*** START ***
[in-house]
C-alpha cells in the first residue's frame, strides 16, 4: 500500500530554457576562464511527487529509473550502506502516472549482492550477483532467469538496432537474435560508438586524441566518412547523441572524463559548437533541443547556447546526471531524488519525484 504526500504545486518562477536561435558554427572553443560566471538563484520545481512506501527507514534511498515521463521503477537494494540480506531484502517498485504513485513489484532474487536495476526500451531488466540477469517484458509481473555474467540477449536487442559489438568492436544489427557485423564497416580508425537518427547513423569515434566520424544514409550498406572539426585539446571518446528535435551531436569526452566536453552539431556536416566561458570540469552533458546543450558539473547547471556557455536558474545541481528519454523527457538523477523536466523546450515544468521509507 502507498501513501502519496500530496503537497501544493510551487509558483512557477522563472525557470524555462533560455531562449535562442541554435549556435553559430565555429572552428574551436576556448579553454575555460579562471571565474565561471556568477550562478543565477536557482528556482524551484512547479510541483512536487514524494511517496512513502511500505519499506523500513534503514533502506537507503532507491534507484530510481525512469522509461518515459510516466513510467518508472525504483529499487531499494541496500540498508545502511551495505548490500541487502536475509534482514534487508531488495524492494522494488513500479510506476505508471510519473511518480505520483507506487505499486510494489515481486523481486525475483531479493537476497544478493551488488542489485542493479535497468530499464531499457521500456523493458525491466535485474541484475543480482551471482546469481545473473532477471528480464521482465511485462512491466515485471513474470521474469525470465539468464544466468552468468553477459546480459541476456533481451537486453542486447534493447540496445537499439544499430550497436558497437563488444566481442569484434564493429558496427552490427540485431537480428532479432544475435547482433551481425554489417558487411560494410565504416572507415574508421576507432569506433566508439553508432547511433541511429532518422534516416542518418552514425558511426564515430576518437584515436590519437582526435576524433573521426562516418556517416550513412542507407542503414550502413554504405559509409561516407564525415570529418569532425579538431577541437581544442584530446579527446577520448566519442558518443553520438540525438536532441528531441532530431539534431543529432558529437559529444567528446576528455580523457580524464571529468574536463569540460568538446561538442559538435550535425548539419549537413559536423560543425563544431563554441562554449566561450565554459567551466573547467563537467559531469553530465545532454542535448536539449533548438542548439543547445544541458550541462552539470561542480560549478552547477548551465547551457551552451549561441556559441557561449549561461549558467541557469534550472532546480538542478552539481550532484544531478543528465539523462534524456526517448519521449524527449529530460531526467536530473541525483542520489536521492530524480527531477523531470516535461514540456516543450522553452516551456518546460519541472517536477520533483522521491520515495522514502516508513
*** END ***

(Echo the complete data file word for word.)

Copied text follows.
[in-house]
C-alpha cells in the first residue's frame, strides 16, 4: 500500500530554457576562464511527487529509473550502506502516472549482492550477483532467469538496432537474435560508438586524441566518412547523441572524463559548437533541443547556447546526471531524488519525484 504526500504545486518562477536561435558554427572553443560566471538563484520545481512506501527507514534511498515521463521503477537494494540480506531484502517498485504513485513489484532474487536495476526500451531488466540477469517484458509481473555474467540477449536487442559489438568492436544489427557485423564497416580508425537518427547513423569515434566520424544514409550498406572539426585539446571518446528535435551531436569526452566536453552539431556536416566561458570540469552533458546543450558539473547547471556557455536558474545541481528519454523527457538523477523536466523546450515544468521509507 502507498501513501502519496500530496503537497501544493510551487509558483512557477522563472525557470524555462533560455531562449535562442541554435549556435553559430565555429572552428574551436576556448579553454575555460579562471571565474565561471556568477550562478543565477536557482528556482524551484512547479510541483512536487514524494511517496512513502511500505519499506523500513534503514533502506537507503532507491534507484530510481525512469522509461518515459510516466513510467518508472525504483529499487531499494541496500540498508545502511551495505548490500541487502536475509534482514534487508531488495524492494522494488513500479510506476505508471510519473511518480505520483507506487505499486510494489515481486523481486525475483531479493537476497544478493551488488542489485542493479535497468530499464531499457521500456523493458525491466535485474541484475543480482551471482546469481545473473532477471528480464521482465511485462512491466515485471513474470521474469525470465539468464544466468552468468553477459546480459541476456533481451537486453542486447534493447540496445537499439544499430550497436558497437563488444566481442569484434564493429558496427552490427540485431537480428532479432544475435547482433551481425554489417558487411560494410565504416572507415574508421576507432569506433566508439553508432547511433541511429532518422534516416542518418552514425558511426564515430576518437584515436590519437582526435576524433573521426562516418556517416550513412542507407542503414550502413554504405559509409561516407564525415570529418569532425579538431577541437581544442584530446579527446577520448566519442558518443553520438540525438536532441528531441532530431539534431543529432558529437559529444567528446576528455580523457580524464571529468574536463569540460568538446561538442559538435550535425548539419549537413559536423560543425563544431563554441562554449566561450565554459567551466573547467563537467559531469553530465545532454542535448536539449533548438542548439543547445544541458550541462552539470561542480560549478552547477548551465547551457551552451549561441556559441557561449549561461549558467541557469534550472532546480538542478552539481550532484544531478543528465539523462534524456526517448519521449524527449529530460531526467536530473541525483542520489536521492530524480527531477523531470516535461514540456516543450522553452516551456518546460519541472517536477520533483522521491520515495522514502516508513